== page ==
Investors are Pricing Rounds Up, but Fearing the Bubble [Contributed by Mike MacKeen, originally published on Raising the Next Round | Bulger Partners]Analytics are out on the private financing market during Q3. We should all appreciate that Wilson Sonsini and Cooley each make the effort to aggregate and publish term sheet analytics. The law firms can only report on transactions where they advise, but the collective data are by far the most detailed view into trends in term sheet structure.The big takeaway for CEOs thinking of funding is that capital remains available – 80+% of all financing rounds were up rounds in Q3. WSGR reports it is the highest level of up rounds since they began tracking data. The WSGR graph below shows the recent quarterly trend:It is unlikely that 80+% of portfolio companies are making their budget numbers. Therefore, the wealth of up rounds suggests investors are giving companies the benefit of the doubt and placing credence in future growth plans.The other conclusion is that “bubble” fears are impacting investor behavior unevenly across the private tech landscape . Median valuations declined across early and mid-stage financings, a trend that started mid-year. However, the unicorn-hunting mentality, which ignited bubble fears by creating a class of multi-billion dollar private companies, has not abated. Series D+ financing was the only class to see a Q3 valuation spike in in Cooley’s analysis.Total capital commitment in Q3 declined relative to the past two quarters. However, the comparable periods are two very robust quarters. Financing commitments in the growth end of the market are already past the total for all of 2013. CEOs can be comfortable that capital supply is adequate. LPs are commiting to the asset class in both venture and buyout as recent funds at Cannan Partners and Vista Equity attest.The interesting details in the law firm reports are the trends in specific financing terms. What appears clear is that terms seem to be coming into uniformity. That may be due to increased use of standard NVCA documents. It could also be due to group think on “market” terms among Partners in one law firm. Regardless of source, the result for the market is positive. It is easier to negotiate a transparent price and much easier to structure follow-on financings when terms narrow.We can see from the analysis that a standard term sheet looks like this:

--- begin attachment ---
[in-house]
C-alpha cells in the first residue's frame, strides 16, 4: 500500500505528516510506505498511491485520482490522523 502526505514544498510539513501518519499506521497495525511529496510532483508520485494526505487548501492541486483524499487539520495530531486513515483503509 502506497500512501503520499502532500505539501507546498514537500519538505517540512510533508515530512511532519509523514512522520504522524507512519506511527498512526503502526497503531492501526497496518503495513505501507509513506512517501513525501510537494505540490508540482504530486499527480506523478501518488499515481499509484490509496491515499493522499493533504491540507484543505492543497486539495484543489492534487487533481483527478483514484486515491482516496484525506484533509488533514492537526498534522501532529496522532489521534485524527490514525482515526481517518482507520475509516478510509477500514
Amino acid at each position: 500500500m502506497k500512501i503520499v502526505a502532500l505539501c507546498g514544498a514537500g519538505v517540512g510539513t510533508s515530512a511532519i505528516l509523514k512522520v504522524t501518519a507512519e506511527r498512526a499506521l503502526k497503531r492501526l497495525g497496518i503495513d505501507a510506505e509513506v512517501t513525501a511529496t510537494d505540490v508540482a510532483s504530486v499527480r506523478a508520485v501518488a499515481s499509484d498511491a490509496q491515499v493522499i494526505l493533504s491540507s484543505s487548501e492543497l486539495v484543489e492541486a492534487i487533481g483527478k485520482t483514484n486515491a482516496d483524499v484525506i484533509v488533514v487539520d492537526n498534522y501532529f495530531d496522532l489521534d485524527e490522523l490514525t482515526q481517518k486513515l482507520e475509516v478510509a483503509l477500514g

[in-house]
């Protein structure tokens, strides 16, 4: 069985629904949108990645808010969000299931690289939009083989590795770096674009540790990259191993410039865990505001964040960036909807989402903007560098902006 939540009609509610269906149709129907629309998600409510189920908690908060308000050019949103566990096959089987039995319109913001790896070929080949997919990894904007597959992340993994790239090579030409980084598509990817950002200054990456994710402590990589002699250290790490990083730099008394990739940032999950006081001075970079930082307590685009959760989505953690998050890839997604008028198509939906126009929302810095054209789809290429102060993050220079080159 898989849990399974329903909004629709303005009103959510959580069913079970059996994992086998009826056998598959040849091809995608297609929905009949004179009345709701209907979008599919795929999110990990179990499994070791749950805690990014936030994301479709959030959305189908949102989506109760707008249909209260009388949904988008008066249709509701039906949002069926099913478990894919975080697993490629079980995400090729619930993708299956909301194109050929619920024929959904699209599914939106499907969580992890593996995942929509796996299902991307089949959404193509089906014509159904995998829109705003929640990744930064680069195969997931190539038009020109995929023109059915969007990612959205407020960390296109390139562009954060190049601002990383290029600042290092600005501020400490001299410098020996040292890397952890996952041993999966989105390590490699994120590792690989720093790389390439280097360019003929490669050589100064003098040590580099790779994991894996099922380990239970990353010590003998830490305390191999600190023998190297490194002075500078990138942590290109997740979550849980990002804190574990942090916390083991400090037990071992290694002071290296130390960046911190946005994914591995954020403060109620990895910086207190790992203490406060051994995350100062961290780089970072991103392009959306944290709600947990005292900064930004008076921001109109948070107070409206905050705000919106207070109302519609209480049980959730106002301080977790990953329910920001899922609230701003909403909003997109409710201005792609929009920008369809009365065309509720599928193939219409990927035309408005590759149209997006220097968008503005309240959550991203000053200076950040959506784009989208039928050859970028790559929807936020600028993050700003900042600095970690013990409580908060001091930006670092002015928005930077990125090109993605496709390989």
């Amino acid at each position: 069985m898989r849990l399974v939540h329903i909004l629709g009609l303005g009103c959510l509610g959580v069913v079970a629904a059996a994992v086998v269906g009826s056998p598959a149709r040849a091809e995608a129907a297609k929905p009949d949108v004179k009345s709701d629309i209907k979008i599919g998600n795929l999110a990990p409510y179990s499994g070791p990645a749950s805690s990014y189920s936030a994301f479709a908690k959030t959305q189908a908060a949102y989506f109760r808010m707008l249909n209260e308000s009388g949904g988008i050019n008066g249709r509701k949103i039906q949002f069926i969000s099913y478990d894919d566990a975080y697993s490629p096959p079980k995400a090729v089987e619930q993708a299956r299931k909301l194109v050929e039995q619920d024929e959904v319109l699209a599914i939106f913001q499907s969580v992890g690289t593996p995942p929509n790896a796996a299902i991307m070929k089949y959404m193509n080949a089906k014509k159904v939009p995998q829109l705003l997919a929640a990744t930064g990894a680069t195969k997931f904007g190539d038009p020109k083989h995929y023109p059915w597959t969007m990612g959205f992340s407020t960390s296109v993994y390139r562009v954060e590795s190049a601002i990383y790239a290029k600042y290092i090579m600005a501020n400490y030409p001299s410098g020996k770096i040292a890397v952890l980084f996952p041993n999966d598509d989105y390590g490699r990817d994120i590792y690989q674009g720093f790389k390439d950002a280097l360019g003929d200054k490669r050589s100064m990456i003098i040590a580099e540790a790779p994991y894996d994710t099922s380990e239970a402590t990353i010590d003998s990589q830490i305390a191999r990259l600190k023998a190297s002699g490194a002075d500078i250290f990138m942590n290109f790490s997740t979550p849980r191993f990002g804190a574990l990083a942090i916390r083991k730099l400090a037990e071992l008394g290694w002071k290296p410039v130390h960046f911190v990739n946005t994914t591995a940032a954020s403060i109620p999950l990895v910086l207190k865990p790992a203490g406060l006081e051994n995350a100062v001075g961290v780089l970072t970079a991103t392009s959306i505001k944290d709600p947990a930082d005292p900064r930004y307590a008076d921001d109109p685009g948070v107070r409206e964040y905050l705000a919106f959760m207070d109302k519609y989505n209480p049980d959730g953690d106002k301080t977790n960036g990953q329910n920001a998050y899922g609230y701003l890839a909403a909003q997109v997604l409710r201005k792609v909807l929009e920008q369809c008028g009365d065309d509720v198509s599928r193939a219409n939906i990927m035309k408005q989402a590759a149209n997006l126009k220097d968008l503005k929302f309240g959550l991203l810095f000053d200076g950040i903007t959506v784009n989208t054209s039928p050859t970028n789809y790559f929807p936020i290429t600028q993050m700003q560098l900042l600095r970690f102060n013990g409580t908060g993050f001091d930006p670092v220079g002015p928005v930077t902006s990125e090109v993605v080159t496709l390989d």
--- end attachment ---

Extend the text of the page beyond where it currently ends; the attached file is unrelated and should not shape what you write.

- No participation rights
- A dividend, but a non-cumulative one
- Broad-based weighted average anti-dilution protection
- No pay-to-play provisions
Redemption seems to follow a geographic pattern as firms outside California use it more often. I find redemption to be situation specific. If investors in the aggregate own more than 50% of the voting shares, as often happens in a venture-backed business across multiple rounds, redemption is redundant. Investors who leave a Founder in voting control should likely have a redemption provision. So it is not surprising to see redemption in single-investor, minority growth investments, a strategy deployed more broadly outside CA.One data point disclosed in the reports that might be confusing is the frequency of a senior liquidation preference. The WSGR survey suggests the new financing has senior preference in about 35% of the investments. This may be deceiving as there is no information about the investing syndicate. If the B or C round is 100% funded by existing investors, as does happen, a pari passu liquidation is typical. When we see new investors entering the syndicate in the follow-on round, our experience is the latest round has a senior preference.The takeaway for the CFO and CEO is if you are thinking about a capital raise, the market is open and the transaction terms are getting a little bit easier to understand.